What is GDPR?
GDPR stands for General Data Protection Regulation. It is a legal setup that guides and draws limits for the collection and processing, of personal information of individuals in the European Union. The GDPR sets principles for data management and rights of an individual and if information gets leaked then it imposes heavy fines.
General Data Protection Regulation made by the European Parliament and Council of the European Union on 14th April 2016 and Implemented on 25th May 2018
GDPR is a replacement for the EU’s archaic Data Protection Directive 1995
The GDPR covers all companies’ data in banks, insurers, and financial companies of European Union citizens. Basically, GDPR protects EU citizens’ personal information and it is a right of them but if anyone discloses information there is a law of maximum fine which is €20m (£17.5m) Or 4% of the company’s global turnover.
GDPR law is a replacement for Data Protection Directive 1995. Individuals get more power to demand companies reveal or delete the personal data they have. All companies follow GDPR rules but it’s hard for those companies who have large amounts of consumer data like data brokers, marketers, and technology firms. The world’s largest companies updated their sites to follow GDPR rules. Some of the popular Apps like Facebook launched tools so that people’s privacy can be controlled.
Under GDPR Companies can not legally process any person’s (personally identifiable information) without meeting one of the given six conditions below:
Express consent of the data subject.
For the performance of a contract with the data subject or to take steps to enter into a contract.
For compliance with a legal obligation.
To protect the vital interests of a data subject or another person.
For the performance of a task carried out in the public interest or in the exercise of official authority vested in the controller.
For the purposes of legitimate interests pursued by the controller or a third party, except where such interests are overridden by the interests, rights, or freedoms of the data subject.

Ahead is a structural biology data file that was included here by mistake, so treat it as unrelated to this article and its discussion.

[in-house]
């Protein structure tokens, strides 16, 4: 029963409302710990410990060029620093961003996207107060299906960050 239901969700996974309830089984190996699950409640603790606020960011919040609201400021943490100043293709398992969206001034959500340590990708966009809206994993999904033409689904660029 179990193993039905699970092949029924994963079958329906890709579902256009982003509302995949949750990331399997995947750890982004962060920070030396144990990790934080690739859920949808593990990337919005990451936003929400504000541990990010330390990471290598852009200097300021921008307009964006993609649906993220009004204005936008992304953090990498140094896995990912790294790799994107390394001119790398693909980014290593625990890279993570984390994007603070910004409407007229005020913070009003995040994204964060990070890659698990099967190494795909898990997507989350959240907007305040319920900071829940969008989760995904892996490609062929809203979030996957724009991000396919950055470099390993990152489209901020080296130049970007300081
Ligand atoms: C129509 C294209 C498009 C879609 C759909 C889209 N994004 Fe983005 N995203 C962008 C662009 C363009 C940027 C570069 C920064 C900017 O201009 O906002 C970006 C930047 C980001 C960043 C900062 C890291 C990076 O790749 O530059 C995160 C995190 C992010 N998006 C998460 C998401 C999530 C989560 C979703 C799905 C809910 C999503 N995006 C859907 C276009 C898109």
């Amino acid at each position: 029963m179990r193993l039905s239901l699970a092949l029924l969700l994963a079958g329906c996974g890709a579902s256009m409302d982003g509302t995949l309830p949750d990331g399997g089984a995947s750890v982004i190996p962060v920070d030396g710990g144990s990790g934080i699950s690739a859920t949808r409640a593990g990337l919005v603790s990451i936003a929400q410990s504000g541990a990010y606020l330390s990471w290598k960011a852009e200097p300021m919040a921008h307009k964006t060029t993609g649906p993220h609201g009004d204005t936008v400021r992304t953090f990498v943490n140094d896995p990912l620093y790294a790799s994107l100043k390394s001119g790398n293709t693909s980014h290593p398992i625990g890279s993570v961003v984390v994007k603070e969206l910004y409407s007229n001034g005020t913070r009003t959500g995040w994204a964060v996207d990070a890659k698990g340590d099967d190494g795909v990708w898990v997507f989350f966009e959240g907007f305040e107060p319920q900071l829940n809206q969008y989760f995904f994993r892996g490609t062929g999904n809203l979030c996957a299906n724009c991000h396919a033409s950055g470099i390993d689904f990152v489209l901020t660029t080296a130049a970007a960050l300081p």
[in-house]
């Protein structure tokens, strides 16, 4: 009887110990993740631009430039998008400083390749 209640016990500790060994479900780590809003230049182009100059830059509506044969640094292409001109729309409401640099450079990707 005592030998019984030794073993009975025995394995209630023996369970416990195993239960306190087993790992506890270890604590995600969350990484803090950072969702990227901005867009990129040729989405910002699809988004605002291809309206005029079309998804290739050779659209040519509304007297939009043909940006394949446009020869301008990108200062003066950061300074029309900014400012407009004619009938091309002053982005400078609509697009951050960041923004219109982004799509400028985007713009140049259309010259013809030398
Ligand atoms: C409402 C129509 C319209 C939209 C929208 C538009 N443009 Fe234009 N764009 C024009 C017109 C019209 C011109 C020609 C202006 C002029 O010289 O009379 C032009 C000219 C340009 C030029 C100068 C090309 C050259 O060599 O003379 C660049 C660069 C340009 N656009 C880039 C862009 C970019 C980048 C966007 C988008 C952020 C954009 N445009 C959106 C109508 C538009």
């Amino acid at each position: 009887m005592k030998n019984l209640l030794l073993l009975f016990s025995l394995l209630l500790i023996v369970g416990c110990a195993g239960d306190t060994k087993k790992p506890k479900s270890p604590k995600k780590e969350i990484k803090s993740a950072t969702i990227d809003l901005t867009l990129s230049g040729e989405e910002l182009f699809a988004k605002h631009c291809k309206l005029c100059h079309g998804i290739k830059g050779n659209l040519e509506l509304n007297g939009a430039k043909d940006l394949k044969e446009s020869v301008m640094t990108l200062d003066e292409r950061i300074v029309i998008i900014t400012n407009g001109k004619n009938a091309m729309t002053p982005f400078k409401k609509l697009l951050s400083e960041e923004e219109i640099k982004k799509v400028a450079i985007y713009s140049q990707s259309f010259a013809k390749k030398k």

Under GDPR data subject rights include:
The right to be forgotten-data subjects can request personally identifiable data to be erased from a company’s storage. The company has the right to refuse requests if it can successfully demonstrate the legal basis for its refusal.
Right of access– data subjects can review the data that an organization has stored about them.
Right to object– data subjects can refuse permission for a company to use or process the subject’s personal data. The company can ignore the refusal if they can satisfy one of the legal conditions for processing the subject’s personal data but must notify the subject and explain their reasoning behind doing so.
Right to rectification– Data subjects can expect inaccurate personal information to be corrected.
Right to portability – data subjects can access the personal data that a company has about them and transfer it.
GDPR is the requirement of the time to safeguard people’s personal information and get them satisfied. Everybody shares their precious information with their friends and families. Their IP addresses and what they searched, their locations, addresses, income resources, likes & dislikes, bank transactions everything can be traced and can be harmful to them if somebody else knows them. So, for these and some other reasons, some Apps and most of the Companies in the world follow GDPR.